LOS ANGELES — Ronda Rousey won a fight in 16 seconds last summer, falling a second short of the quickest victory in UFC history. At the time, the bantamweight champion figured the speed with which she pummeled Alexis Davis was a fluke.
“It’s something everybody on my team was teasing me about, but I wasn’t taking seriously,” Rousey said. “I didn’t seriously think I could top it.”
Just about anything seems possible these days for mixed martial arts’ most dominant champion.
Rousey (11-0) needed just 14 electrifying seconds to finish off Cat Zingano at UFC 184 on Feb. 28 in her hometown. Not only was it the fastest finish ever in a UFC title bout, it was the quickest submission victory in the promotion’s several thousand bouts of history.
The search for a worthy opponent will take much longer.
Rousey is a bona fide superstar after selling out Staples Center and attracting what’s expected to be a solid pay-per-view audience, but the UFC is facing a problem finding opponents who can be sold to the world as having a chance to contend with her otherworldly skills.
“Yeah, we’re going to move her to the men’s division and see the odds,” UFC President Dana White said with a laugh. “I don’t know what to do with this lady.”
Zingano (9-1) was considered the most daunting threat to Rousey’s title reign, with more skill, toughness and pertinent experience than most of Rousey’s previous victims. But her curious decision to charge right into the grasp of an Olympic medal-winning judoka doomed her before many fans had even sat down.
When the wonder finally subsided, Rousey and White speculated on what’s next for one of the promotion’s biggest stars.
White faced a barrage of questions at the post-fight news conference about Cris “Cyborg” Justino, the Brazilian veteran and former Strikeforce champ currently dominating the all-women Invicta promotion at 145 pounds. Justino was widely considered the world’s best female fighter before she failed a doping test and Rousey rose to the pinnacle.
Both fighters have said they’re eager to face off, but Justino — a target of Rousey’s ridicule for that doping failure — fights at 145 pounds, and has been inconsistent about whether she could make the 135-pound bantamweight limit.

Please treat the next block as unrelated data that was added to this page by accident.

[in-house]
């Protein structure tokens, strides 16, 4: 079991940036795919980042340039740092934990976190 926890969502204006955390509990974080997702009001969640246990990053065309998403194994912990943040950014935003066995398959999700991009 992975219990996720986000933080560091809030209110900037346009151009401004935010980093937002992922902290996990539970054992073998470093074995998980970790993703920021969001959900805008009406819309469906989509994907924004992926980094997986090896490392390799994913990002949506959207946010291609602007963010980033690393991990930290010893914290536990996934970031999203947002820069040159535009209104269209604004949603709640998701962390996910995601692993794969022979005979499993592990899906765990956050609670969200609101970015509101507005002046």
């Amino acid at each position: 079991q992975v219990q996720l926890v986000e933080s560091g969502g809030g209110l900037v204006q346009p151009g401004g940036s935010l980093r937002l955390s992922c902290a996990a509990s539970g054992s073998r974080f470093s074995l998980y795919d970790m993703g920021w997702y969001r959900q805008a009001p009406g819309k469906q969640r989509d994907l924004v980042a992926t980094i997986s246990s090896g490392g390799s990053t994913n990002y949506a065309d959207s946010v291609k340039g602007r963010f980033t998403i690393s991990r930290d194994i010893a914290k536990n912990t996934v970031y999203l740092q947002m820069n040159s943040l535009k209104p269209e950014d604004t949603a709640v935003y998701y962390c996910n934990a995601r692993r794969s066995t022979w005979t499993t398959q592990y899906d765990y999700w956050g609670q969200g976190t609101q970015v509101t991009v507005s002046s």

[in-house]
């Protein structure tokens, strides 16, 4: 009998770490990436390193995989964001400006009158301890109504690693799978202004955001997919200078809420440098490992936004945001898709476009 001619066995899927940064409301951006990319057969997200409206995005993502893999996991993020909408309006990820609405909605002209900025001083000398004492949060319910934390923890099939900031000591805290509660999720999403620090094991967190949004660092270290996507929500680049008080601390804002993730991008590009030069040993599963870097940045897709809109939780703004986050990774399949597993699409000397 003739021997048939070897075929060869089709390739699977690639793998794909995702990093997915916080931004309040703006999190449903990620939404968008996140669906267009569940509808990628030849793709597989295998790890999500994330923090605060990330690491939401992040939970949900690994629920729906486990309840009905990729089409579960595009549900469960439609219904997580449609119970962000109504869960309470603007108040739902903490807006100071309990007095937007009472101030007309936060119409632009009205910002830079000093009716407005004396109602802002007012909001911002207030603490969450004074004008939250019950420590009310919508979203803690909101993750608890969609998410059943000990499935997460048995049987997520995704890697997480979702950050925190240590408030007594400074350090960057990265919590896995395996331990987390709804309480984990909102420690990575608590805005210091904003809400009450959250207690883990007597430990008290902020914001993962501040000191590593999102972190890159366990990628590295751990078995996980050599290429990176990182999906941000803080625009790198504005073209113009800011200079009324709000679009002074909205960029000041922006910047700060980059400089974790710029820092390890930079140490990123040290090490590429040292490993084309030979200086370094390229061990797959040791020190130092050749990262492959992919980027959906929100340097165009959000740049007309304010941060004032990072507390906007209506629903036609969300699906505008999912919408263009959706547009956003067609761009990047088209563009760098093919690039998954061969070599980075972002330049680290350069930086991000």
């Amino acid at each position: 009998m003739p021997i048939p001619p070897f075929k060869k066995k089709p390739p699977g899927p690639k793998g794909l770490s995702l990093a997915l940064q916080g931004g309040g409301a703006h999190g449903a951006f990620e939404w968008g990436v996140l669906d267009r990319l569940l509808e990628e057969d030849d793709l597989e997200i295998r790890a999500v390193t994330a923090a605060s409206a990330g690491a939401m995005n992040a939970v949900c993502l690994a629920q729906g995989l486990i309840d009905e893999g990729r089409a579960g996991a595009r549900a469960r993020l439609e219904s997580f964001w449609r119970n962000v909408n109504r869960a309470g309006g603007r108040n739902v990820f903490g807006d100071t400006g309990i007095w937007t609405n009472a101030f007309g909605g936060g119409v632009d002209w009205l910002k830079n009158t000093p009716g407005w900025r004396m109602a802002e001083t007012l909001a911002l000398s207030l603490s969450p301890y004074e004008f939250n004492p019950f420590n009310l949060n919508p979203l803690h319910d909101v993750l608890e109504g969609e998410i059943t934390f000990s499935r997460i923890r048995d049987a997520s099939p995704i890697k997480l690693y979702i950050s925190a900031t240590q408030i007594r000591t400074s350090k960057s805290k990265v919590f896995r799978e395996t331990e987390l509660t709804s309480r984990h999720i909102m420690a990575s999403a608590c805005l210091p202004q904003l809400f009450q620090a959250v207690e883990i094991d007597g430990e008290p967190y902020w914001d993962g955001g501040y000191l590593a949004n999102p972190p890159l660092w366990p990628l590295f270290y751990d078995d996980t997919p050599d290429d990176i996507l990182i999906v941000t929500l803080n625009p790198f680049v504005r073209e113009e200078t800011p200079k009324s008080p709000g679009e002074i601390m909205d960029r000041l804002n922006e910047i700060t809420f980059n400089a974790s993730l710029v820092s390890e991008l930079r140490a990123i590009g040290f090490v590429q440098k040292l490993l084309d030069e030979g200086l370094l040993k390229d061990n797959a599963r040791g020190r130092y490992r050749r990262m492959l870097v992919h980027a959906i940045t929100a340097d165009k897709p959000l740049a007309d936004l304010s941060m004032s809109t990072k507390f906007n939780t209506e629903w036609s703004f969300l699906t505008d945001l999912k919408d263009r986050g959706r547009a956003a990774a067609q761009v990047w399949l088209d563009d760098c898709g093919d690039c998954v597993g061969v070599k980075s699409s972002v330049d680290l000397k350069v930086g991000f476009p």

Justino looked big on Feb. 27 when she won her latest Invicta fight in Los Angeles, several blocks down Figueroa Street from Staples Center.
While hard-core fans have clamored for Rousey to move up to a catch weight to make the fight, White sees no reason why Rousey would make concessions for anyone.
“Why would the champ go there?” White asked. “It just doesn’t make sense. The champ doesn’t (compromise for) other people. … If (Justino) makes the weight, she can make the fight. She looked nowhere near 135 (Friday) night.”
Justino is expected to fight again in the summer, perhaps at 135 pounds. If she makes the bantamweight limit, a bout with Rousey could happen soon.
Until then, the UFC must find another candidate for Rousey — and the list, while getting slimmer, still has a few names.
Champion boxer Holly Holm made her UFC debut in the show’s penultimate bout, grinding out a split-decision victory over Raquel Pennington.
Although solid, Holm’s performance seemed underwhelming given the hype that preceded her. Afterward, Holm and White agreed she needs more UFC fights before she can contend with Rousey.
The most logical contenders for the next shot at Rousey appear to be Bethe Correia or Jessica Eye, two experienced fighters with championship designs.
“Holly Holm is a world champion boxer, and I want to test myself against that striking,” Rousey said. “And Bethe Correia, she’s undefeated. I’d like to take that ‘0’ away from her.”
Correia (9-0) and Eye (11-2) both called out Rousey after her victory, but White said he hasn’t decided who gets the next shot. Correia might be the most exciting prospect, given her perfect record and her victories over two of Rousey’s training partners.
Although Rousey mentioned Correia in the cage immediately after the fight, White isn’t sure when Rousey’s return will happen. Rousey revealed that she’s heading off next to shoot an unnamed film, likely pushing her next bout deeper into the second half of 2015.
But after 14 seconds of work for a huge payday, Rousey headed off to her real reward: a dinner of hot wings, duly immortalized on her Instagram feed.
(GREG BEACHAM, AP Sports Writer)